Last week’s revelation that the UALR provost was trying to extort financial contributions from professors is just the latest indication of the rising stakes in academia.
The pressure never used to be this intense, especially at public universities. There was always the occasional wealthy alum who donated a building or boosted the football team, but those gifts were not crucial to the survival of the campus. They supplemented a taxpayer-financed budget that covered the essentials.
Today, our state doesn’t give its higher education institutions enough money to stay competitive. Perhaps that is because we have too many. The result is that Arkansas colleges and universities have to battle each other — and their counterparts around the nation — for the private donations that make the difference between progress and stagnation.
The volunteer fundraiser has been replaced by teams of development officers who systematically extract money from every possible source. This new paradigm is epitomized by the University of Arkansas at Fayetteville, which recently reached its $1 billion goal.
If raising money seems to be the first priority of university administrators, you can barely fault them. Students need to be prepared for the global marketplace, and advanced classrooms and laboratories are expensive. Salaries for the best professors continue to rise as colleges compete for them.
In fact, the UALR provost, David Belcher, only minimally apologized for his action, and UALR Chancellor Joel Anderson basically defended him. “The underlying concern his message reflected was valid,” Anderson said in a statement. “Internal participation, particularly of those in leadership positions, is important as we work to achieve increased private support for the university.”
Some people might make the case that this kind of pressure is good for our public colleges and universities. It’s the survival of the fittest, and those who can convince the big donors to pony up will get ahead while the losers fall by the wayside.
There is validity to that argument, and that kind of competition has always been productive in academia. But things seem to be getting more extreme, and the sense of manic desperation in Belcher’s message to the professors foretells something ominous. Dependent upon private donations for their very existence, will UALR and other colleges do anything to secure them?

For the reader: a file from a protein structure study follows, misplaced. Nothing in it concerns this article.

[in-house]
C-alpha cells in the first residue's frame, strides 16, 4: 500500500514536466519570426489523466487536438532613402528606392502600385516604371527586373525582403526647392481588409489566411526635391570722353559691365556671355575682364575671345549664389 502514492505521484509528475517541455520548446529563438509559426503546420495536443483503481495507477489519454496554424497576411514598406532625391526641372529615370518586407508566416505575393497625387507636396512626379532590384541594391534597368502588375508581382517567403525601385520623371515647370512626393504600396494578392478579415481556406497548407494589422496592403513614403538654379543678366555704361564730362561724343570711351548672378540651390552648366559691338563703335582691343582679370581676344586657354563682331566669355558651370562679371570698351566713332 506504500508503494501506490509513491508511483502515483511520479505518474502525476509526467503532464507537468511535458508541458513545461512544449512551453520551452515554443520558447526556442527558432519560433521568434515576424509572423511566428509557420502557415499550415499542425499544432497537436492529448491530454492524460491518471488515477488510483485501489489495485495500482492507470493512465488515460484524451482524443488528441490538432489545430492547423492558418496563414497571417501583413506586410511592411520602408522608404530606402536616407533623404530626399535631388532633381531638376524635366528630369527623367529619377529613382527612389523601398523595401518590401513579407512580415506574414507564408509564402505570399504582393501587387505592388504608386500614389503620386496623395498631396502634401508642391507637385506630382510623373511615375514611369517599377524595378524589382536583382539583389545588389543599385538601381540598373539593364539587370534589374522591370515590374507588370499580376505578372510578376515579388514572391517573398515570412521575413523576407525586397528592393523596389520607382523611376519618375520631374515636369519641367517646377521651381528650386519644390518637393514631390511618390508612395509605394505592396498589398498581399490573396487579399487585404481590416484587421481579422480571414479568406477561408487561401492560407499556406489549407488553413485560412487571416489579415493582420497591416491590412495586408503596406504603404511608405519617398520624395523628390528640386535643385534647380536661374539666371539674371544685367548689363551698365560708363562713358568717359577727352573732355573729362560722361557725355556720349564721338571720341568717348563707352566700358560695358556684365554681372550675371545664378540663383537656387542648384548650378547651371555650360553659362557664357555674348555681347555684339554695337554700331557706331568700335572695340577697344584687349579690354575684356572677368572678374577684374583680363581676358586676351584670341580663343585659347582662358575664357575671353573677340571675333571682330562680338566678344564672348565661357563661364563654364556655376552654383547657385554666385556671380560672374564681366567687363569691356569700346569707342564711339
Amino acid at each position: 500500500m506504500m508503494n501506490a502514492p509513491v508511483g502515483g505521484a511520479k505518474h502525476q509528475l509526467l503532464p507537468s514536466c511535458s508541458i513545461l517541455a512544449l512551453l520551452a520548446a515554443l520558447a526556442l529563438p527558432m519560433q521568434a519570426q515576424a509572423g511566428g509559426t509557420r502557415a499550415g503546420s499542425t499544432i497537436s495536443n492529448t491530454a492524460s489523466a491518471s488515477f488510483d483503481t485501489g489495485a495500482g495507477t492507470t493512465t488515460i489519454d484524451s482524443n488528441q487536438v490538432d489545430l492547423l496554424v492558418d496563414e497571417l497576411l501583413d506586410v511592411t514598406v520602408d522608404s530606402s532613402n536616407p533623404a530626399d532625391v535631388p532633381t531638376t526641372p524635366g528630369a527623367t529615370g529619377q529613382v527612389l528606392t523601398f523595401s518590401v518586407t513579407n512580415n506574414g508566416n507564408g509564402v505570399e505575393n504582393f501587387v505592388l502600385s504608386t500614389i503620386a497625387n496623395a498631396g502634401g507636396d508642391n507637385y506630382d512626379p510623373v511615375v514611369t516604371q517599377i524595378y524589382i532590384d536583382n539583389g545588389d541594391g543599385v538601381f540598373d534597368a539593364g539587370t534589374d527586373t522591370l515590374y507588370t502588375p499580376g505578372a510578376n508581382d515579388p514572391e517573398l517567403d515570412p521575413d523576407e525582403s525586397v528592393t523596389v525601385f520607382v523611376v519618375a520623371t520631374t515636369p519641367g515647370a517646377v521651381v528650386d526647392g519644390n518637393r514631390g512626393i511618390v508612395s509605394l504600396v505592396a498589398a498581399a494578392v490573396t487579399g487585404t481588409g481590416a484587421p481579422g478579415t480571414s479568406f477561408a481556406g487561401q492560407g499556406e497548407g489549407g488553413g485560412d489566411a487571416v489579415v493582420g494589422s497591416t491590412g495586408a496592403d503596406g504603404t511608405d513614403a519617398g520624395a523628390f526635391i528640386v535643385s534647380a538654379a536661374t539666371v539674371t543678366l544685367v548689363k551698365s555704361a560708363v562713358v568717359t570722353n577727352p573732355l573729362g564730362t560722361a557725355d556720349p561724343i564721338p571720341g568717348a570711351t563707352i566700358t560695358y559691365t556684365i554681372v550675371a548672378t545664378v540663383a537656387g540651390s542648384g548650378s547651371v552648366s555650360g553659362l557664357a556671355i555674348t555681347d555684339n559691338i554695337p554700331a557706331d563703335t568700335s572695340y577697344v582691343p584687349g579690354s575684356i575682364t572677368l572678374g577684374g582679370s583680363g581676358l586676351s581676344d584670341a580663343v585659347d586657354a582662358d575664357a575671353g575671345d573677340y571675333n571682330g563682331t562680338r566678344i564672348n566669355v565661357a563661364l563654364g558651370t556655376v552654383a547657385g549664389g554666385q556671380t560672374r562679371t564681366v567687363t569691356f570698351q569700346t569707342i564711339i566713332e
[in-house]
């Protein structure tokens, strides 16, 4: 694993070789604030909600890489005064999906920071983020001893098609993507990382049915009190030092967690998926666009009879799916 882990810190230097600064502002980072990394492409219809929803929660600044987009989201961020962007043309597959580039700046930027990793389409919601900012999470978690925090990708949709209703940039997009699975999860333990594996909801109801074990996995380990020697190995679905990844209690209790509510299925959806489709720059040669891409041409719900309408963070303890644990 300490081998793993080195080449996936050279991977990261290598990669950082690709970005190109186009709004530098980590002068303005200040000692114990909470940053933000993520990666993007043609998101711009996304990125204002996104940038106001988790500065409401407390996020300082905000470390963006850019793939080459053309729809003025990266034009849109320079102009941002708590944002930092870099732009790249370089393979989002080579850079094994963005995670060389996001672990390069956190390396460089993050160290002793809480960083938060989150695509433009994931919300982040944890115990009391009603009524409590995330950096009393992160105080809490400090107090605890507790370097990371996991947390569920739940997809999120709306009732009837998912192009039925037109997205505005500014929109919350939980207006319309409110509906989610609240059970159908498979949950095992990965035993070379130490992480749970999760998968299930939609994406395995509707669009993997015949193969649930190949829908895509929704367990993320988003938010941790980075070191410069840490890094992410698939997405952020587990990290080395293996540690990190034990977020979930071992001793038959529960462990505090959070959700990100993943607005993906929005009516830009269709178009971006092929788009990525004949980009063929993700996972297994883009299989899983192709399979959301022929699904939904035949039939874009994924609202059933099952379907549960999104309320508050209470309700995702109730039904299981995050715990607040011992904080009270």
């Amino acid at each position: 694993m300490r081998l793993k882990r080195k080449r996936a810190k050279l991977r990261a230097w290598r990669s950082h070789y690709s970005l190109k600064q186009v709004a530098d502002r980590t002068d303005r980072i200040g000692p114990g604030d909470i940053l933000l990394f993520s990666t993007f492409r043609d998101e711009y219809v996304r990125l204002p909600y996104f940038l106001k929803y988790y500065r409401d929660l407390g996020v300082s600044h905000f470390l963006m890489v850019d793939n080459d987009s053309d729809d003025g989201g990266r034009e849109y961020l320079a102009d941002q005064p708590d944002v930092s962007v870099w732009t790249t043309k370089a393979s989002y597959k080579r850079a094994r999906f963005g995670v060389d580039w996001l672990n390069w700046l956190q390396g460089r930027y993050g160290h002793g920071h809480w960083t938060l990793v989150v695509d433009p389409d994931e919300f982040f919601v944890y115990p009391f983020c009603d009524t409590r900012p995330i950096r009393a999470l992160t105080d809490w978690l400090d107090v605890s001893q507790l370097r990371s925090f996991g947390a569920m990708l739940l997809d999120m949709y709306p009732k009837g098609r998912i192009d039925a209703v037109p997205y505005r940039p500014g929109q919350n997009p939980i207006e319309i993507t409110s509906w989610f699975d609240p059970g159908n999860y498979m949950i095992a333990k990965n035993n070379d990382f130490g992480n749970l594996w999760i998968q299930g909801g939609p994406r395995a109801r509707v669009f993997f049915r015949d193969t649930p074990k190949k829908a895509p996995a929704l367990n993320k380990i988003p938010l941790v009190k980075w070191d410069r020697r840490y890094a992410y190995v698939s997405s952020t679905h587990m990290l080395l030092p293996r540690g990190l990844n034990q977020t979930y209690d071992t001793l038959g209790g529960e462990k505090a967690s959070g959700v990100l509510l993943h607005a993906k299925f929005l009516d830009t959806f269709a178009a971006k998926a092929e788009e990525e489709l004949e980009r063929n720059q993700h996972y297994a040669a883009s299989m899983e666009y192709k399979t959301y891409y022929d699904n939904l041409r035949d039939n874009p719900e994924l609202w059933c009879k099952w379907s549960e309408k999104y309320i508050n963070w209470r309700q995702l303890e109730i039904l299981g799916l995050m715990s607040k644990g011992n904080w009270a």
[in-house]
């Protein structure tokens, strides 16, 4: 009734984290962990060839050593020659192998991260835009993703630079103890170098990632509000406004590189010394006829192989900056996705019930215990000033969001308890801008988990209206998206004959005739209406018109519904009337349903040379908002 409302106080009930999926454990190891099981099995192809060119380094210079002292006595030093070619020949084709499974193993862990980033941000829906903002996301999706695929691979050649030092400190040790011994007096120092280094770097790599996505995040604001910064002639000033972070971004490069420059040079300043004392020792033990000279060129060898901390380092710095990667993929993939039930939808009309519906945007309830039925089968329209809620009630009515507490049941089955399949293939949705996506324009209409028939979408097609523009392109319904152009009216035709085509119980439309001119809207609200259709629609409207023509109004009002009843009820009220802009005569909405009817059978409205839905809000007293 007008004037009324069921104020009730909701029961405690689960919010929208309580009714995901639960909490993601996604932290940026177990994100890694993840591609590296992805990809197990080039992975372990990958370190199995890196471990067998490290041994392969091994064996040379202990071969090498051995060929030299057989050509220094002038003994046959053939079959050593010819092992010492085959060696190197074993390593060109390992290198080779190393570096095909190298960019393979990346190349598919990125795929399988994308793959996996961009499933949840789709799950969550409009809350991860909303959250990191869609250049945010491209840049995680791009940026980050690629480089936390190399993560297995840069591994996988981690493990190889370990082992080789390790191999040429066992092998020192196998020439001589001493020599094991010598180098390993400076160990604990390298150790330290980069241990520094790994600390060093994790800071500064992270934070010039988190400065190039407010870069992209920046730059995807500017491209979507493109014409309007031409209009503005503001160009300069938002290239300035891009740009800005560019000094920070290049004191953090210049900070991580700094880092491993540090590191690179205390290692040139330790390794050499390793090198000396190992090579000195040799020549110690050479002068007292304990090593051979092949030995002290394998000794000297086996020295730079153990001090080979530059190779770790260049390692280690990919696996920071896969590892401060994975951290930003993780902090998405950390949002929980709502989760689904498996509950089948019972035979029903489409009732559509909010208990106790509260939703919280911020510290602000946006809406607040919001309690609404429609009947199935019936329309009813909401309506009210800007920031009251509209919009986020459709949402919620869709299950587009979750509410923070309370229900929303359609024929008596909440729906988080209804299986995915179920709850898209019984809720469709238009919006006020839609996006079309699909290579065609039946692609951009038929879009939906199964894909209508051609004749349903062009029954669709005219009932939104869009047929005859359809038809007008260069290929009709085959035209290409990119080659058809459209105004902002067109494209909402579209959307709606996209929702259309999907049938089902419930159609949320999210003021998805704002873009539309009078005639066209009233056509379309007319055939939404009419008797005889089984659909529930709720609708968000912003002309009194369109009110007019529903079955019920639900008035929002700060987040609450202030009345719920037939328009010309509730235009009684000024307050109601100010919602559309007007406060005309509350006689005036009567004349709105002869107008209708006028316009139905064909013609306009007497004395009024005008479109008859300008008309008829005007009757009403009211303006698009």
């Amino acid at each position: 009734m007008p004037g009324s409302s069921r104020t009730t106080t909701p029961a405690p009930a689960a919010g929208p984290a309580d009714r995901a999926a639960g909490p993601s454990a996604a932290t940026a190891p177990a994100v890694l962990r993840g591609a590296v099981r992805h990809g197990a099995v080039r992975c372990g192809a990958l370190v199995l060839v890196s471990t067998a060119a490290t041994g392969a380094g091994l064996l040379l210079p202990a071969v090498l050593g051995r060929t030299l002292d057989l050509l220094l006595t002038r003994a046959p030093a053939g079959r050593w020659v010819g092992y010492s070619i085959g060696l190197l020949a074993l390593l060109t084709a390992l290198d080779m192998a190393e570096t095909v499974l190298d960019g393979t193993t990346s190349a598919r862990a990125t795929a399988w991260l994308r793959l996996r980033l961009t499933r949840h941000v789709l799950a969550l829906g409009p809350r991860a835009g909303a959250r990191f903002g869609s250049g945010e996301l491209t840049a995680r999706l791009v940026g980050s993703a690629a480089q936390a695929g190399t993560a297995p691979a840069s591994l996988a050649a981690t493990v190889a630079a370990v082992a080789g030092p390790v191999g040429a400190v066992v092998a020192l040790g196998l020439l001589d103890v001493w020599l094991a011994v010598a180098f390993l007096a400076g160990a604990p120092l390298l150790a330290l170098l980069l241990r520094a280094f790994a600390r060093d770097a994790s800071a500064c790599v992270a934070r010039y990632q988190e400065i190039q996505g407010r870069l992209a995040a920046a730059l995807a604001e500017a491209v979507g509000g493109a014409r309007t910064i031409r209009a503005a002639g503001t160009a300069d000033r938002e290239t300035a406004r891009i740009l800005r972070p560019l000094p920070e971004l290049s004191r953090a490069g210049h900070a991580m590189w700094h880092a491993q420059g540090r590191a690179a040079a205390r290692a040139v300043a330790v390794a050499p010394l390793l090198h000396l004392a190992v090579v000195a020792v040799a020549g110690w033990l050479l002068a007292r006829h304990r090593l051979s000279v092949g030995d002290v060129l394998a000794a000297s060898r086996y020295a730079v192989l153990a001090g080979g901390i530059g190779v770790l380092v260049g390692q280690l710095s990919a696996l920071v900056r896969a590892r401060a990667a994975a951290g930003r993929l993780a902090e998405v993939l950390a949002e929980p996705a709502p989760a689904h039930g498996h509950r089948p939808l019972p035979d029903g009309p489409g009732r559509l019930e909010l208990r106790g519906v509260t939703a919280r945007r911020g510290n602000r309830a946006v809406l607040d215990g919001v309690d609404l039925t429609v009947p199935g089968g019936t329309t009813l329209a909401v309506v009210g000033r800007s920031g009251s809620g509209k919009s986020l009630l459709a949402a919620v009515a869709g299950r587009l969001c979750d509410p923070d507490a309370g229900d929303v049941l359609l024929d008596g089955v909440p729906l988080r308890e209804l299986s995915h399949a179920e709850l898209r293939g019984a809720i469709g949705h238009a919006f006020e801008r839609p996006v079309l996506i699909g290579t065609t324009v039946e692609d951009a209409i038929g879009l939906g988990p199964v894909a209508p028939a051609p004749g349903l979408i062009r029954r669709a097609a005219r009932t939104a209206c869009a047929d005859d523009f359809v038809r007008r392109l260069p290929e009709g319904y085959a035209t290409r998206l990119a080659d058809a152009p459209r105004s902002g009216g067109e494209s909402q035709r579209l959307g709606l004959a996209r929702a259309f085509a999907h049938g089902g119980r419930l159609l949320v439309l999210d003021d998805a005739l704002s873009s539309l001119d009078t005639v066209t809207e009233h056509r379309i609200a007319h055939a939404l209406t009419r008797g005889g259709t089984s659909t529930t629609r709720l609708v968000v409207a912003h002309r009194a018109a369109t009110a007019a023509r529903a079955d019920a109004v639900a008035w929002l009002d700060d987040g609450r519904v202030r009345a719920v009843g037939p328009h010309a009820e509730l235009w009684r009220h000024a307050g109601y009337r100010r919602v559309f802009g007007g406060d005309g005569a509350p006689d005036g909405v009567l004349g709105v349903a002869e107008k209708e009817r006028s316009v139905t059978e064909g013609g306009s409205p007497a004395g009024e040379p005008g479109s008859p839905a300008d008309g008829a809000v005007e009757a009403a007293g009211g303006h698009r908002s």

Belcher said UALR would “never again hire a chair or dean who will not agree as they enter the institution to contribute [$1,000]” and “those not wishing to demonstrate their commitment to the institution should in no way expect any assistance in raising external funds for their units. None, nada, zilch.”
If UALR is so determined to get a handful of $1,000 donations, what would it do for more sizable amounts?
For one idea, look back to Fayetteville. A Department of Education Reform was established there this year, and as Doug Smith wrote in a recent Arkansas Times cover story, cynical observers suggested it “might be a form of payback to the Waltons for the fabulous $300 million gift they made to the UA a couple of years ago, perhaps even a requirement of the gift.” He went on to say that these observers think “the department’s research and recommendations would unfailingly advance the educational interests of the Waltons, particularly the use of public money for vouchers to help children attend private schools.”
Whether or not that is true, the supposedly objective work at a public university is being called into question before it even begins. There is at least the appearance of a quid pro quo. And this is only one example.
When the big donors hold all of the cards (and they know it), the institution begins to reflect their priorities. This becomes a concern when the institution is public, because a donor’s priorities don’t necessarily coincide with the general public’s. Then the question becomes: Whose interests does the university serve?
By no means should public higher education institutions stop raising money. Private support for scholarships and facilities helps give colleges a competitive edge.
However, as a state we need to ensure that our colleges and universities have a basic level of funding through which they can still achieve excellence. A public university that can only survive through private donations isn’t really public anymore. It has lost its soul because it is no longer independent.
And like a man who will say or do anything for a buck, that’s a sorry sight.
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